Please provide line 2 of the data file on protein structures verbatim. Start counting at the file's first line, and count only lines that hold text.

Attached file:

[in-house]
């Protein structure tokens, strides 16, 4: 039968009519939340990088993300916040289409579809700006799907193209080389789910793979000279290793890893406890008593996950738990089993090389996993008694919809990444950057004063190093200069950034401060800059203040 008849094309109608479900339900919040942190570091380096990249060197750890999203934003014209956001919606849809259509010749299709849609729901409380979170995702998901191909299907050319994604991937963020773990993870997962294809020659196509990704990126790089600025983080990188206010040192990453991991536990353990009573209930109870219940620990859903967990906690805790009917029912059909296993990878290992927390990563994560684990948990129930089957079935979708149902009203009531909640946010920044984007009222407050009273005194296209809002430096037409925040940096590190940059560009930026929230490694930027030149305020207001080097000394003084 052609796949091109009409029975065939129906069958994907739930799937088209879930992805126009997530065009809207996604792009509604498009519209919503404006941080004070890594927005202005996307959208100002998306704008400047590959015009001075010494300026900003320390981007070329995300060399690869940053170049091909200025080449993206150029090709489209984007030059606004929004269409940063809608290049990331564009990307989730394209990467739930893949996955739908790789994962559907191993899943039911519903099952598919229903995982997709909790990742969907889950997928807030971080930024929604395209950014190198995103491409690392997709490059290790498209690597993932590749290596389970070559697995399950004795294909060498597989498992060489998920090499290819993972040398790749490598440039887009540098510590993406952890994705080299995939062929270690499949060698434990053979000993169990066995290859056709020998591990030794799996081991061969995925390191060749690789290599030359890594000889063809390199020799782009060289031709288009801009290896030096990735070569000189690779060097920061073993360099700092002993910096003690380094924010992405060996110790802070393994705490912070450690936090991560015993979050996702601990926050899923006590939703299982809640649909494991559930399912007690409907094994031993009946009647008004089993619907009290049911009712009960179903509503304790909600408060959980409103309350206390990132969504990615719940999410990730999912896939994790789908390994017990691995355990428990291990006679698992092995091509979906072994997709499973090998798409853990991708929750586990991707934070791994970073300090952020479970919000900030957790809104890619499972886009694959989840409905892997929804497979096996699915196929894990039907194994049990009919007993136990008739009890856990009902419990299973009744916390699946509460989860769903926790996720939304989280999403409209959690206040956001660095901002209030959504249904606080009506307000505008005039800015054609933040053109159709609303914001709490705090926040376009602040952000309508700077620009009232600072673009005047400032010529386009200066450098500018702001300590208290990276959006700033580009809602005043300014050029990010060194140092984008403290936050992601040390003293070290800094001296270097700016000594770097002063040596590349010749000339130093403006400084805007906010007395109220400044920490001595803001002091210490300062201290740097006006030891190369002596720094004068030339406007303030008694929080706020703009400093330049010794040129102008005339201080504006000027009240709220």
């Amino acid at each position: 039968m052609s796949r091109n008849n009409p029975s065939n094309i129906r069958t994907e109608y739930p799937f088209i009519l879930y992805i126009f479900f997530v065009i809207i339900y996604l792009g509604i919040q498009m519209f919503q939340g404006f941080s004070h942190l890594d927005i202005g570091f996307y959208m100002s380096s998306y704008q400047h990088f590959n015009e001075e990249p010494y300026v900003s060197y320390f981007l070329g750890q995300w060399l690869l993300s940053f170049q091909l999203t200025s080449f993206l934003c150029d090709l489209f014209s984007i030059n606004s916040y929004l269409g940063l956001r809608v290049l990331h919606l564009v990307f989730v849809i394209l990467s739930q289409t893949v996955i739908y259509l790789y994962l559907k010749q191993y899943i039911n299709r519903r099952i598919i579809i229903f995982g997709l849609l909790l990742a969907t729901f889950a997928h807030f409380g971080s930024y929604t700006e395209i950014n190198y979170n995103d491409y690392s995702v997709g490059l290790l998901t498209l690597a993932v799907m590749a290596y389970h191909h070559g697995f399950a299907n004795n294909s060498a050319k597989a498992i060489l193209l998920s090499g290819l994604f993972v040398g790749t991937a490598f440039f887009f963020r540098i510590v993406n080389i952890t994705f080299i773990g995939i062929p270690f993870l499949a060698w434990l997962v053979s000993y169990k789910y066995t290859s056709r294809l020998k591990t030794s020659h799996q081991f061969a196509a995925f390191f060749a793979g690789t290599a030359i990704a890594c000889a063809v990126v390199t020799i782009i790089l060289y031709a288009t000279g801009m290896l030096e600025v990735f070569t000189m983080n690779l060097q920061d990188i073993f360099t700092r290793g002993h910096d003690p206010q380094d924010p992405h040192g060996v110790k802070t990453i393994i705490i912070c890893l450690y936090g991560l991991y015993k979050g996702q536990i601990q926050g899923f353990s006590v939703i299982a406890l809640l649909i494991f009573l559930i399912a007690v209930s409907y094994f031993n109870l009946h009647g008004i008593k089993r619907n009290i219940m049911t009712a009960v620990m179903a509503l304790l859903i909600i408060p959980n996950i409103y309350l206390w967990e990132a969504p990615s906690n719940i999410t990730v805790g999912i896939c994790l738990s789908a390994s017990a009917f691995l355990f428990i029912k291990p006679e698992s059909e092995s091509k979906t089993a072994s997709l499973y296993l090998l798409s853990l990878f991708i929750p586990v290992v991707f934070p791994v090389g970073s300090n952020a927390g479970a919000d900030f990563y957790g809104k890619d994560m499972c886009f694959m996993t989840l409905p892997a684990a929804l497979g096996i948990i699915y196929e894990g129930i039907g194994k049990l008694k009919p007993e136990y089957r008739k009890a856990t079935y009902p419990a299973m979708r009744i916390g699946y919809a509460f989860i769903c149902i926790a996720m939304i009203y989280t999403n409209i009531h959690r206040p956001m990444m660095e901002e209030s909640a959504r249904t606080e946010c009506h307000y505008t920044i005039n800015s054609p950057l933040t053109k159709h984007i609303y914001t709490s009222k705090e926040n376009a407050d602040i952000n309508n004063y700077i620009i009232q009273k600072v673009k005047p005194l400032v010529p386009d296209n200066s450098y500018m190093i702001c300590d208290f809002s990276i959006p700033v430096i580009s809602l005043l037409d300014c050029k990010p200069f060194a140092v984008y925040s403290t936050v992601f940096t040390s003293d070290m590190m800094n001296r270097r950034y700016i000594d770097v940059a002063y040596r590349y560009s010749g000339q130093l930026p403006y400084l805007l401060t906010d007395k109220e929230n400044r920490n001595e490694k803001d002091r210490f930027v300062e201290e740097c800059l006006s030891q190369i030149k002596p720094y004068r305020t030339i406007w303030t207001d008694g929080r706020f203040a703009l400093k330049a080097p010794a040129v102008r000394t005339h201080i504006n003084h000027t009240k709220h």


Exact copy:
């Protein structure tokens, strides 16, 4: 039968009519939340990088993300916040289409579809700006799907193209080389789910793979000279290793890893406890008593996950738990089993090389996993008694919809990444950057004063190093200069950034401060800059203040 008849094309109608479900339900919040942190570091380096990249060197750890999203934003014209956001919606849809259509010749299709849609729901409380979170995702998901191909299907050319994604991937963020773990993870997962294809020659196509990704990126790089600025983080990188206010040192990453991991536990353990009573209930109870219940620990859903967990906690805790009917029912059909296993990878290992927390990563994560684990948990129930089957079935979708149902009203009531909640946010920044984007009222407050009273005194296209809002430096037409925040940096590190940059560009930026929230490694930027030149305020207001080097000394003084 052609796949091109009409029975065939129906069958994907739930799937088209879930992805126009997530065009809207996604792009509604498009519209919503404006941080004070890594927005202005996307959208100002998306704008400047590959015009001075010494300026900003320390981007070329995300060399690869940053170049091909200025080449993206150029090709489209984007030059606004929004269409940063809608290049990331564009990307989730394209990467739930893949996955739908790789994962559907191993899943039911519903099952598919229903995982997709909790990742969907889950997928807030971080930024929604395209950014190198995103491409690392997709490059290790498209690597993932590749290596389970070559697995399950004795294909060498597989498992060489998920090499290819993972040398790749490598440039887009540098510590993406952890994705080299995939062929270690499949060698434990053979000993169990066995290859056709020998591990030794799996081991061969995925390191060749690789290599030359890594000889063809390199020799782009060289031709288009801009290896030096990735070569000189690779060097920061073993360099700092002993910096003690380094924010992405060996110790802070393994705490912070450690936090991560015993979050996702601990926050899923006590939703299982809640649909494991559930399912007690409907094994031993009946009647008004089993619907009290049911009712009960179903509503304790909600408060959980409103309350206390990132969504990615719940999410990730999912896939994790789908390994017990691995355990428990291990006679698992092995091509979906072994997709499973090998798409853990991708929750586990991707934070791994970073300090952020479970919000900030957790809104890619499972886009694959989840409905892997929804497979096996699915196929894990039907194994049990009919007993136990008739009890856990009902419990299973009744916390699946509460989860769903926790996720939304989280999403409209959690206040956001660095901002209030959504249904606080009506307000505008005039800015054609933040053109159709609303914001709490705090926040376009602040952000309508700077620009009232600072673009005047400032010529386009200066450098500018702001300590208290990276959006700033580009809602005043300014050029990010060194140092984008403290936050992601040390003293070290800094001296270097700016000594770097002063040596590349010749000339130093403006400084805007906010007395109220400044920490001595803001002091210490300062201290740097006006030891190369002596720094004068030339406007303030008694929080706020703009400093330049010794040129102008005339201080504006000027009240709220």